- March 1, 2023
- Posted by: Ato
- Category: Economics
Wage gains remain broadly in line with past episodes, which didn’t tend to lead to sustained wage-price acceleration
Persistent wage and price growth in the latest data may raise concern that wages and prices are feeding on each other and likely to accelerate over a sustained period, an outcome known as a wage-price spiral. If such a spiral emerges, the fear is that inflation would keep rising and expectations become unanchored.
However, in similar episodes from the past, this worry turned out to be unfounded, according to our earlier analysis highlighted in paper and chapter of the October 2022 World Economic Outlook Updating that analysis to include the latest data through the third quarter of last year, we still conclude that wage-price spiral risks remain contained.
In our study, we specifically looked for historical episodes similar to today for a rich set of advanced economies going back to the first quarter of 1960 for some and ending in the third quarter of last year.
As the Chart of the Week shows, only a few episodes with dynamics like those in advanced economies during the post-pandemic recovery were followed by wage-price spirals, defined as sustained periods of both price and nominal wage accelerations. In most cases, nominal wages caught up while inflation ticked down over several quarters, allowing inflation-adjusted wages to gradually recover. A sustained acceleration of wages and prices was rare.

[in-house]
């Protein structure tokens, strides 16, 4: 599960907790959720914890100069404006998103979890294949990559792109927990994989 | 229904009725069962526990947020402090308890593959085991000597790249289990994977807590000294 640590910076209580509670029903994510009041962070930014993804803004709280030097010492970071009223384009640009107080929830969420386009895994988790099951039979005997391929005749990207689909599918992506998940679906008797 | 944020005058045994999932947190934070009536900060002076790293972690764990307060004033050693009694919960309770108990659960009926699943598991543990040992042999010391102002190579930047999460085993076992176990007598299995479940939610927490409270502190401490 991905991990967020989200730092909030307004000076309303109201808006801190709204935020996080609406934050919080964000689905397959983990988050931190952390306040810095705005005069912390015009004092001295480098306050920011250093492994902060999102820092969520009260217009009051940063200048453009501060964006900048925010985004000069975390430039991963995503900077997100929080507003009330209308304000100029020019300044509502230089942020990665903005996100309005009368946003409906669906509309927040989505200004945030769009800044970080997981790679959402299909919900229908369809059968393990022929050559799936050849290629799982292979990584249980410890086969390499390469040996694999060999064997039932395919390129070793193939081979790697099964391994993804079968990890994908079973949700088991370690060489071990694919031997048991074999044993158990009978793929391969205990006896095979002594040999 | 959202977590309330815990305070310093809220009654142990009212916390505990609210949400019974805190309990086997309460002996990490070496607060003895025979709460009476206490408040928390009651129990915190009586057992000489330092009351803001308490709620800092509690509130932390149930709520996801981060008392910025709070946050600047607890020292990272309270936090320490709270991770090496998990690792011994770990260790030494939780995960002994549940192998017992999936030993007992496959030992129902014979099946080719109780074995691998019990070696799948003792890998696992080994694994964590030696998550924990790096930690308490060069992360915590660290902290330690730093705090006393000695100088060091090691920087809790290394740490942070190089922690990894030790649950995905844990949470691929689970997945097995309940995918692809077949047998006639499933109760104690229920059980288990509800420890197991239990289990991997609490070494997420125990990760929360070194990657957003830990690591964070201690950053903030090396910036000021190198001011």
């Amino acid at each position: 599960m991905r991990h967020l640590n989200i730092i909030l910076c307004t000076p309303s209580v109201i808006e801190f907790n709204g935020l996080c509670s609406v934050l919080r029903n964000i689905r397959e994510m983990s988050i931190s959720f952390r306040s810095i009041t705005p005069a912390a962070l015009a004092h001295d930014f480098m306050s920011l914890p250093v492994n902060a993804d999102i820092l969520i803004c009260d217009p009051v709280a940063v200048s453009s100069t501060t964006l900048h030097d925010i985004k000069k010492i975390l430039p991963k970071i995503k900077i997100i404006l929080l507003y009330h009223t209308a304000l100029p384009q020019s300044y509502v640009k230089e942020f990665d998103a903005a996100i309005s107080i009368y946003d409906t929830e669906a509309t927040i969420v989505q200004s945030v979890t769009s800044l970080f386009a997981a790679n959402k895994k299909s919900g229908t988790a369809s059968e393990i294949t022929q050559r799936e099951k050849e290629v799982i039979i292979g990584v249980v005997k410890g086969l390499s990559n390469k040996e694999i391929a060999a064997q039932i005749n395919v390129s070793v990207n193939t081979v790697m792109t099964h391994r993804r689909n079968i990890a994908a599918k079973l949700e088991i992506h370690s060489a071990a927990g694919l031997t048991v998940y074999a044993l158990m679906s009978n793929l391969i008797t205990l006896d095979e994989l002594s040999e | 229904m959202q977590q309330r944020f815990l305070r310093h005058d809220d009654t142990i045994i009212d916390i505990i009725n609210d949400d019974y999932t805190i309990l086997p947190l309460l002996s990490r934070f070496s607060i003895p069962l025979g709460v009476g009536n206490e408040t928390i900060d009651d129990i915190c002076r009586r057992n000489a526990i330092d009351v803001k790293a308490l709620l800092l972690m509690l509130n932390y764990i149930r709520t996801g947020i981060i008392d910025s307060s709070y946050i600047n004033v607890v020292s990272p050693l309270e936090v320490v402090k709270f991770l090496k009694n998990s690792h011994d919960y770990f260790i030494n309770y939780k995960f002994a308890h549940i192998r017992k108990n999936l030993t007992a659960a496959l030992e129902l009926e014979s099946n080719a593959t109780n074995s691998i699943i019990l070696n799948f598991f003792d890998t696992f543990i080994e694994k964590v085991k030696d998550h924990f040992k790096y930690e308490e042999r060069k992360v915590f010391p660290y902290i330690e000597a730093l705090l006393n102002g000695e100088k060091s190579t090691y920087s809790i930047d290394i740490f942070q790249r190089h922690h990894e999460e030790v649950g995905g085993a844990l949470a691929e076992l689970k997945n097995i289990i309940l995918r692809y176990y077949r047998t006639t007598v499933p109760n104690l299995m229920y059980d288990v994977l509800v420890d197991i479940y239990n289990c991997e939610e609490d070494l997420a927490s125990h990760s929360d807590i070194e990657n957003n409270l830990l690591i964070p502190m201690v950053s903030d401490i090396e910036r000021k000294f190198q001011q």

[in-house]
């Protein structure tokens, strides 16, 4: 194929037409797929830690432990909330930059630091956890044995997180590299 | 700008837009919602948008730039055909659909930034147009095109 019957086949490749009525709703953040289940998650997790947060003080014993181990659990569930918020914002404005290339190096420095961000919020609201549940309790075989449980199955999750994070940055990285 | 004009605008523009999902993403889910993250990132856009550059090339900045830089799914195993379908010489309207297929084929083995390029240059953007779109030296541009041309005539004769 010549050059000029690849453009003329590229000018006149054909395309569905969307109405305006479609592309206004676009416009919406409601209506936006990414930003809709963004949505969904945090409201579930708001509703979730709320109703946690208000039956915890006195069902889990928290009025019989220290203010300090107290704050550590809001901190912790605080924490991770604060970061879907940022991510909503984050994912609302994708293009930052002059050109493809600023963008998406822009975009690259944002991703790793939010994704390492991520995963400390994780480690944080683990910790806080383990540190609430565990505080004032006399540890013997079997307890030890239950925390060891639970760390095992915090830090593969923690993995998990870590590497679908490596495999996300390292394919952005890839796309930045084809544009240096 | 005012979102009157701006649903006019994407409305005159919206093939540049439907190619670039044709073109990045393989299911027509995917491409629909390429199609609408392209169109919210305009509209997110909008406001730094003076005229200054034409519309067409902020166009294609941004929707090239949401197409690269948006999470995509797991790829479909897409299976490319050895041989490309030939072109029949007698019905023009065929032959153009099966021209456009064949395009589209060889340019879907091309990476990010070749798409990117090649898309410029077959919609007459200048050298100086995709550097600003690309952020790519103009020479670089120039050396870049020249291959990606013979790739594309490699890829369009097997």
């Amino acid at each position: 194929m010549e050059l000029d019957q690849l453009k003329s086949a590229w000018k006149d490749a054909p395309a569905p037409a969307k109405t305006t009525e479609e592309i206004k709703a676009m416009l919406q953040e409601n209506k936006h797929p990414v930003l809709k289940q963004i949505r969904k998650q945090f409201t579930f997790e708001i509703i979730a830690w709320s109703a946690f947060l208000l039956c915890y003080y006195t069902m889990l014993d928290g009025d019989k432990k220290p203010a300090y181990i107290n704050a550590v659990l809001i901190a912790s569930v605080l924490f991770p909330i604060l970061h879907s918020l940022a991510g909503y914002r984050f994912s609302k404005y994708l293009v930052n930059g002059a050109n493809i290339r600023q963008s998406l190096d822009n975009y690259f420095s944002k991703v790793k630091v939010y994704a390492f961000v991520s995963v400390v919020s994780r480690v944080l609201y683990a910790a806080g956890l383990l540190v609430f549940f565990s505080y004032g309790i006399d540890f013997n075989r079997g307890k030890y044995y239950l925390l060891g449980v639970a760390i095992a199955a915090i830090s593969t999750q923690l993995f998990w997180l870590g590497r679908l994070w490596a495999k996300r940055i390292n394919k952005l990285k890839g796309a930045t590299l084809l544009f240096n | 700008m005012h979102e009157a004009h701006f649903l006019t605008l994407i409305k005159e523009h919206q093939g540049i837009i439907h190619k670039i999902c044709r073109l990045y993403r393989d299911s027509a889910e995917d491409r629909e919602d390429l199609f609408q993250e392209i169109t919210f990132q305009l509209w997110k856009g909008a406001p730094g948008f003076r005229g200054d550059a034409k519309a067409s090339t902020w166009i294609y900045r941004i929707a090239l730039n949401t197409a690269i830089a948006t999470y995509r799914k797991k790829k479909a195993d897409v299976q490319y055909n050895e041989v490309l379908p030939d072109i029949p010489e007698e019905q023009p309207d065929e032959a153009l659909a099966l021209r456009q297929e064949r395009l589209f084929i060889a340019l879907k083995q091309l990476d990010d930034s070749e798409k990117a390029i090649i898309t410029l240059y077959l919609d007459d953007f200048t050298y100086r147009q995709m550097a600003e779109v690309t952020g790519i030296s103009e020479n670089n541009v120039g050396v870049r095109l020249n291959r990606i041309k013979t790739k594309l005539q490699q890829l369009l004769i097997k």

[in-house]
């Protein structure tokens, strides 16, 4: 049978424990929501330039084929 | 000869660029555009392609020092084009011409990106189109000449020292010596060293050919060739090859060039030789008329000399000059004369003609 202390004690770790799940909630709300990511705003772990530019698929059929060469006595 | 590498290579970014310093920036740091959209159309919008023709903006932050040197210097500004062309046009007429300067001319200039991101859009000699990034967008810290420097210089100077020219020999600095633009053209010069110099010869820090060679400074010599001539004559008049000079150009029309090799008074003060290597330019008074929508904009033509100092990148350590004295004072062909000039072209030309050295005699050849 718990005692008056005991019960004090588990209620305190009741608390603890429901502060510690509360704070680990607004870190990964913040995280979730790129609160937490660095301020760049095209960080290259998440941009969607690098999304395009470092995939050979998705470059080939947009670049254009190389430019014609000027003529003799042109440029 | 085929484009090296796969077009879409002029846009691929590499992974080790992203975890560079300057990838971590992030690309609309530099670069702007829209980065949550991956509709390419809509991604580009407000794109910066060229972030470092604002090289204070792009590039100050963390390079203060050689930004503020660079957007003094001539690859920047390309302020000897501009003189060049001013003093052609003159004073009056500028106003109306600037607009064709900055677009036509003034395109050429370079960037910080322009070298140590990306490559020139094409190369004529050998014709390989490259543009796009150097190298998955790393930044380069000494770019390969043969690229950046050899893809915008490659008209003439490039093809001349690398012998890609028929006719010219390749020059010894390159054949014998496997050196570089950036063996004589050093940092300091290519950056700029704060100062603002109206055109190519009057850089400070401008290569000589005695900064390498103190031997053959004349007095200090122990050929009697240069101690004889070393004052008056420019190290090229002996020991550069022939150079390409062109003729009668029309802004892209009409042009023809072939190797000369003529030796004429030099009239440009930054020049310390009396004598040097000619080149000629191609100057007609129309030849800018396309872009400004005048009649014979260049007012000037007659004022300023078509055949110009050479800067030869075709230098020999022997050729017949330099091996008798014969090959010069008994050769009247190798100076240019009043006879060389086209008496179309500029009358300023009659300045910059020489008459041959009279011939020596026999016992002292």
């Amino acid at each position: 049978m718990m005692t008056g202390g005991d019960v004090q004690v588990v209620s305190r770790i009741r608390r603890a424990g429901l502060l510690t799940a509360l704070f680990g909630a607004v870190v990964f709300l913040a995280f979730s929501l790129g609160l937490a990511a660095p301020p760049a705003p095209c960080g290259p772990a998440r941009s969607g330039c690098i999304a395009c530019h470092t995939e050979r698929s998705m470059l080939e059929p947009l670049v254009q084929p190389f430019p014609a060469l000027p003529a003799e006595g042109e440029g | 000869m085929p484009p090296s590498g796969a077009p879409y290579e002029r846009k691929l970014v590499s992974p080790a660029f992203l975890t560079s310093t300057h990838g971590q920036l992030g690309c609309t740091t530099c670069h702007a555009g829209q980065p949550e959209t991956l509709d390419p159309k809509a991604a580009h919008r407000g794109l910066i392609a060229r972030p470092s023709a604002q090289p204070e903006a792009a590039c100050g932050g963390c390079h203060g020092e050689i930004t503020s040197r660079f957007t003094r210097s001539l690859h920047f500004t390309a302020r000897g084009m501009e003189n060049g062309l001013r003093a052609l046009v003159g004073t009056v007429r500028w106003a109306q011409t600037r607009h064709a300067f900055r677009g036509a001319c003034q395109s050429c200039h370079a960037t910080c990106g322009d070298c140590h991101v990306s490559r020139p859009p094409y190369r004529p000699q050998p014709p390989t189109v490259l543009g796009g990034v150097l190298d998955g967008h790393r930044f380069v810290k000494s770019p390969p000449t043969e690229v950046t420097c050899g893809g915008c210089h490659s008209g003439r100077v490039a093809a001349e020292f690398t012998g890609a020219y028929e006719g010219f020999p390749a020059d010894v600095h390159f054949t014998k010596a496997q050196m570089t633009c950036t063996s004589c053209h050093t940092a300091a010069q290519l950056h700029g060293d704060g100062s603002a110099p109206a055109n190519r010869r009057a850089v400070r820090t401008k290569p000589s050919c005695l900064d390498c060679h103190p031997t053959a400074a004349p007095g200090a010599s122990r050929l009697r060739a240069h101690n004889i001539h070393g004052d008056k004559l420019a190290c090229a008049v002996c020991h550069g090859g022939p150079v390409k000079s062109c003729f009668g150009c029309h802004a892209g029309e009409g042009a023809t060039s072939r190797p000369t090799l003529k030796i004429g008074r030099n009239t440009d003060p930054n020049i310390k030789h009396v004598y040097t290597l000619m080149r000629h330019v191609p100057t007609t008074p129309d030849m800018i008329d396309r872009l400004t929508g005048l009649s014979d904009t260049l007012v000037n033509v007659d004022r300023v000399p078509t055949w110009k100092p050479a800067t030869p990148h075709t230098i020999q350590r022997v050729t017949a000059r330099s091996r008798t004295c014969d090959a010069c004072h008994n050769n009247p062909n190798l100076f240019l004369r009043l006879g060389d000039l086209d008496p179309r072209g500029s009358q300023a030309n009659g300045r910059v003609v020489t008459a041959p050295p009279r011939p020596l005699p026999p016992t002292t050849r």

When plotting recent wage and price inflation up to the third quarter of 2022 for the median economy in our sample, we see that even though inflation last year rose more than during the sample of past episodes, nominal wage growth has failed to keep up.
As a result, real wages have decreased in most advanced economies in our sample. Unemployment rates remained stable or fell in most countries, as labor demand picked up after the pandemic-induced pause. Tighter labor markets have coincided with nominal wage growth increases in most of the world. However, nominal wage growth has not been abnormally above what would be expected based on the historical experience.
Our conclusion is that wage-price spiral risks still appear contained. The historical evidence from past, similar episodes also points to what we might expect going forward: increases in nominal wage growth can happen alongside a deceleration in consumer prices, allowing real wages to start growing again. Monetary policy tightening followed most of the past episodes, which helped to keep inflation contained.
If this average historical pattern holds, we expect nominal wage growth may remain elevated or pick up even while inflation declines. This could recover some of the purchasing power lost last year. Importantly, history tells us that this expected recovery of real wage growth would not by itself signal the start of wage-price spiral.